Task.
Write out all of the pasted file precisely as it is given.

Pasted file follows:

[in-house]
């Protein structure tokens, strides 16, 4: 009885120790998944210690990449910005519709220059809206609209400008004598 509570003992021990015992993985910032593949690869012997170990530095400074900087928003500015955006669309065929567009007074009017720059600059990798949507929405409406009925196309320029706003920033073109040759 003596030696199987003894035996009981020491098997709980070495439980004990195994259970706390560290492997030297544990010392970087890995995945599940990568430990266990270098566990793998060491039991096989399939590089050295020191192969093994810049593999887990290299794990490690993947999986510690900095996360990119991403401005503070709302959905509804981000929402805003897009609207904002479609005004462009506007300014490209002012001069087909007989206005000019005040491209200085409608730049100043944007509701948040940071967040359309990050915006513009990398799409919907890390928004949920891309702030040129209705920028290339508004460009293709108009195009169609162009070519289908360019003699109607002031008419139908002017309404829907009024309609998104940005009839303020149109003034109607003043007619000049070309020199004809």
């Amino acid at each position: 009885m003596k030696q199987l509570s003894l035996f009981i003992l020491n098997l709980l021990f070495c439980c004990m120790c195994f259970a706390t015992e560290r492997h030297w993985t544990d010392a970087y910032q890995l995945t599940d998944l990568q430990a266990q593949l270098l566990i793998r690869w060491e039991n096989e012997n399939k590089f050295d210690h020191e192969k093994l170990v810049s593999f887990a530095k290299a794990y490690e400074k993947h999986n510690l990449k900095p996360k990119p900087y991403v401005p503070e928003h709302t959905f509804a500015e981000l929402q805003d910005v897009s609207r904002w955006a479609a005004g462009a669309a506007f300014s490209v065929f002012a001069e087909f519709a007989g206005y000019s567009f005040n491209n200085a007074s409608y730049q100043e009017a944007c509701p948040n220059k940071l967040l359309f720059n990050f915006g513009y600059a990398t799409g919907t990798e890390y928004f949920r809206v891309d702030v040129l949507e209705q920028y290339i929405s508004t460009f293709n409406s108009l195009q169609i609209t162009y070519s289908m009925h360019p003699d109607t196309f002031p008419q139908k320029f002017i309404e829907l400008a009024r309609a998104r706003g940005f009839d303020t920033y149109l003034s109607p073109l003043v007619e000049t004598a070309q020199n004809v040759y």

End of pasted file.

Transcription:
[in-house]
């Protein structure tokens, strides 16, 4: 009885120790998944210690990449910005519709220059809206609209400008004598 509570003992021990015992993985910032593949690869012997170990530095400074900087928003500015955006669309065929567009007074009017720059600059990798949507929405409406009925196309320029706003920033073109040759 003596030696199987003894035996009981020491098997709980070495439980004990195994259970706390560290492997030297544990010392970087890995995945599940990568430990266990270098566990793998060491039991096989399939590089050295020191192969093994810049593999887990290299794990490690993947999986510690900095996360990119991403401005503070709302959905509804981000929402805003897009609207904002479609005004462009506007300014490209002012001069087909007989206005000019005040491209200085409608730049100043944007509701948040940071967040359309990050915006513009990398799409919907890390928004949920891309702030040129209705920028290339508004460009293709108009195009169609162009070519289908360019003699109607002031008419139908002017309404829907009024309609998104940005009839303020149109003034109607003043007619000049070309020199004809």
């Amino acid at each position: 009885m003596k030696q199987l509570s003894l035996f009981i003992l020491n098997l709980l021990f070495c439980c004990m120790c195994f259970a706390t015992e560290r492997h030297w993985t544990d010392a970087y910032q890995l995945t599940d998944l990568q430990a266990q593949l270098l566990i793998r690869w060491e039991n096989e012997n399939k590089f050295d210690h020191e192969k093994l170990v810049s593999f887990a530095k290299a794990y490690e400074k993947h999986n510690l990449k900095p996360k990119p900087y991403v401005p503070e928003h709302t959905f509804a500015e981000l929402q805003d910005v897009s609207r904002w955006a479609a005004g462009a669309a506007f300014s490209v065929f002012a001069e087909f519709a007989g206005y000019s567009f005040n491209n200085a007074s409608y730049q100043e009017a944007c509701p948040n220059k940071l967040l359309f720059n990050f915006g513009y600059a990398t799409g919907t990798e890390y928004f949920r809206v891309d702030v040129l949507e209705q920028y290339i929405s508004t460009f293709n409406s108009l195009q169609i609209t162009y070519s289908m009925h360019p003699d109607t196309f002031p008419q139908k320029f002017i309404e829907l400008a009024r309609a998104r706003g940005f009839d303020t920033y149109l003034s109607p073109l003043v007619e000049t004598a070309q020199n004809v040759y």